Based on your experience, what can one do to address or redress each of those challenges?

  • First, invest in a people operations lead who can set up specific approaches across your organization to deter overworking and, in turn, burnout.
  • Have teams and individuals set specific measurable goals each quarter and year and then ensure managers measure progress and quality based on their teams meeting or exceeding those goals.
  • Ensure consistent communications from senior leadership and managers at a cadence that aligns with your mission, vision, and values — and make it a priority early and often, especially when the communication is specific to a company change of any sort.
  • Leverage ongoing communications to report on progress against company goals and celebrate big wins together — and problem solve for challenge areas together as well.
  • To create a sense of belonging, we coach managers on prioritizing the person doing the job — not their output. Employees who feel valued at a personal level are more likely to have a sense of belonging, instead of feeling like a cog in the wheel. This can be as simple as celebrating a birthday, encouraging someone to take a day off if they are struggling with something personal, and even just asking how they are feeling in ongoing 1:1 touch bases.

Can you specifically address how to give constructive feedback over email? How do you prevent the email from sounding too critical or harsh?

Always lead with empathy. If you find yourself frustrated versus empathetic, give the situation some space so you can approach the discussion regarding feedback with a growth mindset. Also, whenever possible, offer constructive feedback in 1:1 videos versus email. Feedback via email can unintentionally come off as brash and insensitive.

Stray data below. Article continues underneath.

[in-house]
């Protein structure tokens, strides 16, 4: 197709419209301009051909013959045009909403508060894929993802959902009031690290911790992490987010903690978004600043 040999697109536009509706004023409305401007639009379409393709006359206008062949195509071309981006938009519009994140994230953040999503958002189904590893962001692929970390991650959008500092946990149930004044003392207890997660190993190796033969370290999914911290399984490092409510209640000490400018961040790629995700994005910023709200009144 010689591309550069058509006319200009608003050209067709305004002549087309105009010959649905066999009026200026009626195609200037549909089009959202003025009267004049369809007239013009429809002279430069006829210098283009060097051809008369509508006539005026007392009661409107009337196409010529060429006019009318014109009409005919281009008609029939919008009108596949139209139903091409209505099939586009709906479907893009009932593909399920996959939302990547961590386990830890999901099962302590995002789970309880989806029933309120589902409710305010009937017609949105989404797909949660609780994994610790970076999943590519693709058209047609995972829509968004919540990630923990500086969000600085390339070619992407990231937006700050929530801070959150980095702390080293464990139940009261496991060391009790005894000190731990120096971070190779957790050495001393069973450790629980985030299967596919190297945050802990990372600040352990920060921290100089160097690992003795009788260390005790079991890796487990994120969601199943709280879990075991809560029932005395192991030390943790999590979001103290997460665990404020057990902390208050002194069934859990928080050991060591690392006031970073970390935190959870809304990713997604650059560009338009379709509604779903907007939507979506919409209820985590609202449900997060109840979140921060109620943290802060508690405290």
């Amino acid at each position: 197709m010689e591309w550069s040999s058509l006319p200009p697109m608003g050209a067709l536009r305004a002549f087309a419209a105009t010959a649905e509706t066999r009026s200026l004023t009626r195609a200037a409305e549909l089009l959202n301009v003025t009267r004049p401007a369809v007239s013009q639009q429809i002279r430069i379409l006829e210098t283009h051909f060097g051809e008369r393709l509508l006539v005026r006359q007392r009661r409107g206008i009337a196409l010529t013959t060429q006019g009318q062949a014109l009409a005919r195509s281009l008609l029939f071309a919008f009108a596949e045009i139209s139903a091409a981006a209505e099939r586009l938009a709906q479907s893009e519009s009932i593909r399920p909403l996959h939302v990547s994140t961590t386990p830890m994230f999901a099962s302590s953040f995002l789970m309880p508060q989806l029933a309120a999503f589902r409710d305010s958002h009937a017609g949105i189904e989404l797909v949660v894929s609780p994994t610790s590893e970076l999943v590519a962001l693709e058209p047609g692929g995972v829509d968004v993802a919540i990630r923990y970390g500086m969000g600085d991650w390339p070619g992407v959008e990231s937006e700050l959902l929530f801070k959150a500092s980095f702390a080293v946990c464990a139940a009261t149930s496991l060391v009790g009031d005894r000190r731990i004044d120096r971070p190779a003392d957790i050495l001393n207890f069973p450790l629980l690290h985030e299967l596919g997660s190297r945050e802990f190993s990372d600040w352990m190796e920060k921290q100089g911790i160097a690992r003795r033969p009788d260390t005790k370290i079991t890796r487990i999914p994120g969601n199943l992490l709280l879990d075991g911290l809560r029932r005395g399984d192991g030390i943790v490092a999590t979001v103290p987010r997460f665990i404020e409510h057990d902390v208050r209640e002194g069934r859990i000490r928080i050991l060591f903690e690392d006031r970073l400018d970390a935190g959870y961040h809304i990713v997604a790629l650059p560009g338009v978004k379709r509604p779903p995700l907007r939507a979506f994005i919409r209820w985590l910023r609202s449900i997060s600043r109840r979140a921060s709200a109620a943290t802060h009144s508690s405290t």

Can you share any suggestions for teams who are used to working together on location but are forced to work remotely due to the pandemic? Are there potential obstacles one should avoid with a team that is just getting used to working remotely?

In this situation, it’s important to acknowledge that change is hard, and, as a result, mistakes will happen. The key is addressing those challenges early and often. A good dose of empathy and an understanding that this transition from in-person to remote work is iterative is also very helpful.

What do you suggest can be done to create a healthy and empowering work culture with a team that is remote and not physically together?

To create a healthy and empowering workforce, business leaders must set mission, vision, and values in stone — and base decisions on just that. In just the last year, our team at Qualio has tripled our headcount, so this topic has been top of mind. One of the key things we’ve done as part of onboarding is a concerted effort to make new and current employees feel safe and like they belong. Taking this approach and prioritizing safety and belonging help to create a healthy and empowering workforce.

You are a person of great influence. If you could inspire a movement that would bring the most amount of good to the most amount of people, what would that be? You never know what your idea can trigger. :-)

Honestly, I would love to see more companies investing in an all-remote workforce. This has made a world of difference for my company and, more importantly, for my employees. Our Qualio team members work from all over the world, and they bring a set of skills and learnings that are unmatched because of this fact. A remote-first mindset could help solve a lot of problems we are facing today and in the years to come — from a lack of local talent to fewer women joining the workforce.

Can you please give us your favorite “Life Lesson Quote”? Can you share how that was relevant to you in your life?

The following quote from Steve Jobs has been one I have turned to throughout my career: “Everything around you that you call life was made up by people that were no smarter than you.”

This quote inspired me to take the leap to start my only company in 2012, Qualio, and to also take an all-remote approach to building our team and culture. It is easy to focus on challenges and to succumb to self-doubt. This quote is a solid reminder that people, just like you and me, have changed the world for the better — and will continue to do so moving forward.

This was very inspiring. Thank you so much for the time you spent with this!